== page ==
New video shows a woman attacking teenagers and accusing her of stealing her iPhone in the Soho hotel

Authorities in New York City on Wednesday released parts of a security camera video showing a woman rushing at him, trying to tackle the 14-year-old son of jazz musician Keyon Harrold, who she falsely accused of using her iPhone stole what she left behind in an Uber.

The ten-second recording shows how the woman Keyon Harrold Jr. and wrapped her arms around him on Saturday in the foyer of the Arlo Soho, a luxury boutique hotel in New York where Harrold and his son were guests.

The New York Police Department said Tuesday that the teenager’s father suffered a scratch on his hand. No other injuries were reported.

Police said they were looking for the woman and identified her as ‘positive’ but did not identify her in public. According to police, the incident is not being investigated as a biased incident. Harrold and his son are black and have suggested that racial prejudice played a role in the incident.

On Sunday, Harrold shared the initial minute-long video of the heated exchange on social media. In the video, the woman can be heard charging the father and son and shouting, “Show me my phone!” It can also be heard that a man in the video identified himself as the hotel manager and asked Harrold Jr. to see his phone.

Before the video cut out, it looked like the woman approached Harrold and asked the jazz musician to shout, “Get your hands off!”

The video quickly went viral over the weekend, with many on social media accusing the woman and hotel employees of racially discriminating against Harrold and his son.

NBC News has not determined the woman’s identity, and it is not clear what happened before or after what is shown in the recordings or video of Harrold.

The woman told CNN on Tuesday that she was assaulted during the altercation on Saturday, but the network could not confirm her allegations with investigators or the hotel. The NYPD and Arlo SoHo did not immediately return NBC News’ request for comment.

The 22-year-old woman said she initially asked another person to “empty their pockets” before she told Harrold Jr. confront, which CNN according to the network also could not confirm.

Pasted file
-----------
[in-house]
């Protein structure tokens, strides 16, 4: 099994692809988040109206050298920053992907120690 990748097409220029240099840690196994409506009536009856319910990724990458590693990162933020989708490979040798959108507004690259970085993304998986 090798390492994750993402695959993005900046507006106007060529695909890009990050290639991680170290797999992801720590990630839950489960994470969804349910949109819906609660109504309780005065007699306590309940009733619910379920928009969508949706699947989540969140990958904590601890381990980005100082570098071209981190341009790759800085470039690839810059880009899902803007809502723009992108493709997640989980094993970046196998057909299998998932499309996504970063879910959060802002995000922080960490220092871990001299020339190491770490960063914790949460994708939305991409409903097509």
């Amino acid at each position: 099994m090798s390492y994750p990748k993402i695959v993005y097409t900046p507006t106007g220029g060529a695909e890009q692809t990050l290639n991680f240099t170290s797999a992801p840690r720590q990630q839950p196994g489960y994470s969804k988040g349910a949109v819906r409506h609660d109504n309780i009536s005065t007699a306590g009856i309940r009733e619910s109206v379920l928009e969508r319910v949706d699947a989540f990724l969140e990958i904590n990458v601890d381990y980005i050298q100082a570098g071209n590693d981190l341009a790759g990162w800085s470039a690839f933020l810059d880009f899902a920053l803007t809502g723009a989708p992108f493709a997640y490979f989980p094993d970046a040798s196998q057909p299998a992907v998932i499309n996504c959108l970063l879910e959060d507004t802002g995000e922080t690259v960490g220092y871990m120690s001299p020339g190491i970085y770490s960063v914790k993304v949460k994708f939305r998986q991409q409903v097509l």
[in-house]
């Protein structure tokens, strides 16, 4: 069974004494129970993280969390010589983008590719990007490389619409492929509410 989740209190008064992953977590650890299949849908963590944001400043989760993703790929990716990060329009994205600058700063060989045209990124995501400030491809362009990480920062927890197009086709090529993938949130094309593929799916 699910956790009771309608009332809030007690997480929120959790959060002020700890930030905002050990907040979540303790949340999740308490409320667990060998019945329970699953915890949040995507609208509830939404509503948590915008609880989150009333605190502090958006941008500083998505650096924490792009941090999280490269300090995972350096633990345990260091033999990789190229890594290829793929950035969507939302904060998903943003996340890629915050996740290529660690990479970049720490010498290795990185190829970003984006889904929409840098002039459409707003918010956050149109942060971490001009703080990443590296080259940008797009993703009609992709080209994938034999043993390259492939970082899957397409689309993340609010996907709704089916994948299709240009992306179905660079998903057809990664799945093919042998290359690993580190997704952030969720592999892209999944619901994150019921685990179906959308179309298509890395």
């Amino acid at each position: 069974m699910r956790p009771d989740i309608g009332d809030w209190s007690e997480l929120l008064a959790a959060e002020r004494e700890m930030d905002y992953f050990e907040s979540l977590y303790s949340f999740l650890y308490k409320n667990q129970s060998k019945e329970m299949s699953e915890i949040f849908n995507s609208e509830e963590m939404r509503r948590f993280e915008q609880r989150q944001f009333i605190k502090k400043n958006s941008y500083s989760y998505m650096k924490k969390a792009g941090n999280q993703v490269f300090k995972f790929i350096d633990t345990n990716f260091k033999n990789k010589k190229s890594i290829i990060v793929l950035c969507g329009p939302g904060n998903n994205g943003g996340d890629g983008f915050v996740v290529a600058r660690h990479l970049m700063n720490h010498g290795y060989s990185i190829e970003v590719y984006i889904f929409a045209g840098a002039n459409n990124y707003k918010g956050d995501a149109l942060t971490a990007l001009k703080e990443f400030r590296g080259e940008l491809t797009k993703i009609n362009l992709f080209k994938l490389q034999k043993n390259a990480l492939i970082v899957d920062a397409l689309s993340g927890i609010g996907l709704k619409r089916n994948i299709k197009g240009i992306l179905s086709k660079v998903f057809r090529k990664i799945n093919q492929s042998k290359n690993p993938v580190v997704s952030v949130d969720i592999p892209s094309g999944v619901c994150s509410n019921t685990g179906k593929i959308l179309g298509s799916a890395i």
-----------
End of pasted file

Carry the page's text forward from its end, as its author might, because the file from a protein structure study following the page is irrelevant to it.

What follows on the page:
The woman said she was concerned about how she was portrayed in the video, saying it was not an accurate depiction.

“It’s not who I am. I actually try very hard to make sure I always do the right thing, ‘she said.

CNN did not publicly identify the woman due to security issues unrelated to the incident.

She added that she was willing to work with investigators, but said she had not yet received a call from authorities and had not yet issued it herself. She also said she would be willing to talk to the Harrold family.

The woman stopped responding to the network after initially agreeing to give evidence confirming her allegation that she was assaulted, according to the network.

Arlo Hotel apologized to the Harrold family on Monday, saying more could be done to resolve the dispute.

“We are deeply saddened by the recent incident of unfounded accusation, prejudice and assault against an innocent guest of the Arlo Hotel,” the hotel said in a statement. “No Arlo guest – or any person – may be subjected to this conduct.”

“We are committed to making sure this never happens again at any of our hotels,” the hotel said.

Civil rights lawyer Ben Crump, representing the Harrold family, called on the Manhattan District Attorney to file assault and battery charges against the woman.

Crump also called for a civil rights inquiry into the Arlo Hotel for ‘implicit prejudice’ in the treatment of the Harrold family.

A DA spokesman in Manhattan told NBC News on Monday that the office was investigating the incident thoroughly.

The jazz musician, accompanied by Crump and Rev. Al Sharpton, spoke at a news conference on Wednesday.

“I can not even get down to New York City – the leading New York City – and just go to brunch without being attacked and wrongly accused of it,” Harrold said. “The idea of ​​trauma is higher than any charge that could ever take place.”

“I want my son to be healed,” he said.